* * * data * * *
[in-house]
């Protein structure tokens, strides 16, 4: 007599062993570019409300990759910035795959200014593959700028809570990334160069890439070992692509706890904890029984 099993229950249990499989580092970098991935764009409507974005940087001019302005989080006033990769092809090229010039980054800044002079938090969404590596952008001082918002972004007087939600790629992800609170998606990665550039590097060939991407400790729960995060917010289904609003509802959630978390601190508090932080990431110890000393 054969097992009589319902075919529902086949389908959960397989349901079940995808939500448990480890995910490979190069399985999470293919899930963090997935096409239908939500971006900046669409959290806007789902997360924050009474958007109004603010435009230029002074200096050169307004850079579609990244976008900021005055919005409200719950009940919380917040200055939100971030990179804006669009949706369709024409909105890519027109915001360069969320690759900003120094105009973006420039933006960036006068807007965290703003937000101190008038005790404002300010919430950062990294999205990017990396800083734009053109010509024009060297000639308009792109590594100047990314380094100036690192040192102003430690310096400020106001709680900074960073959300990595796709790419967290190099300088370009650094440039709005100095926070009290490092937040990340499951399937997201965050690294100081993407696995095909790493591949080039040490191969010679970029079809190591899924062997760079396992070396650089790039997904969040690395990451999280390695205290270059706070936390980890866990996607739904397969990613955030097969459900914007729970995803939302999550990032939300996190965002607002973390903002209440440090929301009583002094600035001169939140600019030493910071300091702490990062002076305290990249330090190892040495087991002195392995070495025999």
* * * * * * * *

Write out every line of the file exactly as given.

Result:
[in-house]
């Protein structure tokens, strides 16, 4: 007599062993570019409300990759910035795959200014593959700028809570990334160069890439070992692509706890904890029984 099993229950249990499989580092970098991935764009409507974005940087001019302005989080006033990769092809090229010039980054800044002079938090969404590596952008001082918002972004007087939600790629992800609170998606990665550039590097060939991407400790729960995060917010289904609003509802959630978390601190508090932080990431110890000393 054969097992009589319902075919529902086949389908959960397989349901079940995808939500448990480890995910490979190069399985999470293919899930963090997935096409239908939500971006900046669409959290806007789902997360924050009474958007109004603010435009230029002074200096050169307004850079579609990244976008900021005055919005409200719950009940919380917040200055939100971030990179804006669009949706369709024409909105890519027109915001360069969320690759900003120094105009973006420039933006960036006068807007965290703003937000101190008038005790404002300010919430950062990294999205990017990396800083734009053109010509024009060297000639308009792109590594100047990314380094100036690192040192102003430690310096400020106001709680900074960073959300990595796709790419967290190099300088370009650094440039709005100095926070009290490092937040990340499951399937997201965050690294100081993407696995095909790493591949080039040490191969010679970029079809190591899924062997760079396992070396650089790039997904969040690395990451999280390695205290270059706070936390980890866990996607739904397969990613955030097969459900914007729970995803939302999550990032939300996190965002607002973390903002209440440090929301009583002094600035001169939140600019030493910071300091702490990062002076305290990249330090190892040495087991002195392995070495025999």